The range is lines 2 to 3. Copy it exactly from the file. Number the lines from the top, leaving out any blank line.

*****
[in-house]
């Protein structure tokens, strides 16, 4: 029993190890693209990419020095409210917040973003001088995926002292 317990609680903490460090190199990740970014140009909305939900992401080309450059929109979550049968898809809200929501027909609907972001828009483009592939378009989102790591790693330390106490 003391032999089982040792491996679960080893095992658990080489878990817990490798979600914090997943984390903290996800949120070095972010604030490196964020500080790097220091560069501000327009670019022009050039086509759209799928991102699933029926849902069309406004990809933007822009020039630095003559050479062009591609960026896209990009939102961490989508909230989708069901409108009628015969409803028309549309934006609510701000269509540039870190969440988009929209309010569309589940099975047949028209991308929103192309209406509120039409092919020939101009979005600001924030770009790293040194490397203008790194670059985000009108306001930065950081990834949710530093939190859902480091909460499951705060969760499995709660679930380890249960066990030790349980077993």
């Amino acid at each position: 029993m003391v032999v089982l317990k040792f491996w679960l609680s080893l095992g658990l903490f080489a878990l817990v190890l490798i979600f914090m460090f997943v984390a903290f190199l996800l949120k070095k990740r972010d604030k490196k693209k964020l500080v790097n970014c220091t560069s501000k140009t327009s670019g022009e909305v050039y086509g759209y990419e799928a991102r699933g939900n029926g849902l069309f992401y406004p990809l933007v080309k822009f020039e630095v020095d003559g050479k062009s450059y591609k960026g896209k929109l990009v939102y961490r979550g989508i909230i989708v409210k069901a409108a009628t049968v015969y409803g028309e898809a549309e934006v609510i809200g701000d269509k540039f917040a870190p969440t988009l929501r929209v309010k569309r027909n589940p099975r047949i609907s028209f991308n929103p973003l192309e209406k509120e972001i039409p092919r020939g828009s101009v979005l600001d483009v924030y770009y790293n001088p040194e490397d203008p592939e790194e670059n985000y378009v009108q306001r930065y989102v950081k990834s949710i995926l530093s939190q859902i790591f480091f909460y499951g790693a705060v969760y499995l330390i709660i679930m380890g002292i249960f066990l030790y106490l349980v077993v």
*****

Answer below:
């Protein structure tokens, strides 16, 4: 029993190890693209990419020095409210917040973003001088995926002292 317990609680903490460090190199990740970014140009909305939900992401080309450059929109979550049968898809809200929501027909609907972001828009483009592939378009989102790591790693330390106490 003391032999089982040792491996679960080893095992658990080489878990817990490798979600914090997943984390903290996800949120070095972010604030490196964020500080790097220091560069501000327009670019022009050039086509759209799928991102699933029926849902069309406004990809933007822009020039630095003559050479062009591609960026896209990009939102961490989508909230989708069901409108009628015969409803028309549309934006609510701000269509540039870190969440988009929209309010569309589940099975047949028209991308929103192309209406509120039409092919020939101009979005600001924030770009790293040194490397203008790194670059985000009108306001930065950081990834949710530093939190859902480091909460499951705060969760499995709660679930380890249960066990030790349980077993």
């Amino acid at each position: 029993m003391v032999v089982l317990k040792f491996w679960l609680s080893l095992g658990l903490f080489a878990l817990v190890l490798i979600f914090m460090f997943v984390a903290f190199l996800l949120k070095k990740r972010d604030k490196k693209k964020l500080v790097n970014c220091t560069s501000k140009t327009s670019g022009e909305v050039y086509g759209y990419e799928a991102r699933g939900n029926g849902l069309f992401y406004p990809l933007v080309k822009f020039e630095v020095d003559g050479k062009s450059y591609k960026g896209k929109l990009v939102y961490r979550g989508i909230i989708v409210k069901a409108a009628t049968v015969y409803g028309e898809a549309e934006v609510i809200g701000d269509k540039f917040a870190p969440t988009l929501r929209v309010k569309r027909n589940p099975r047949i609907s028209f991308n929103p973003l192309e209406k509120e972001i039409p092919r020939g828009s101009v979005l600001d483009v924030y770009y790293n001088p040194e490397d203008p592939e790194e670059n985000y378009v009108q306001r930065y989102v950081k990834s949710i995926l530093s939190q859902i790591f480091f909460y499951g790693a705060v969760y499995l330390i709660i679930m380890g002292i249960f066990l030790y106490l349980v077993v």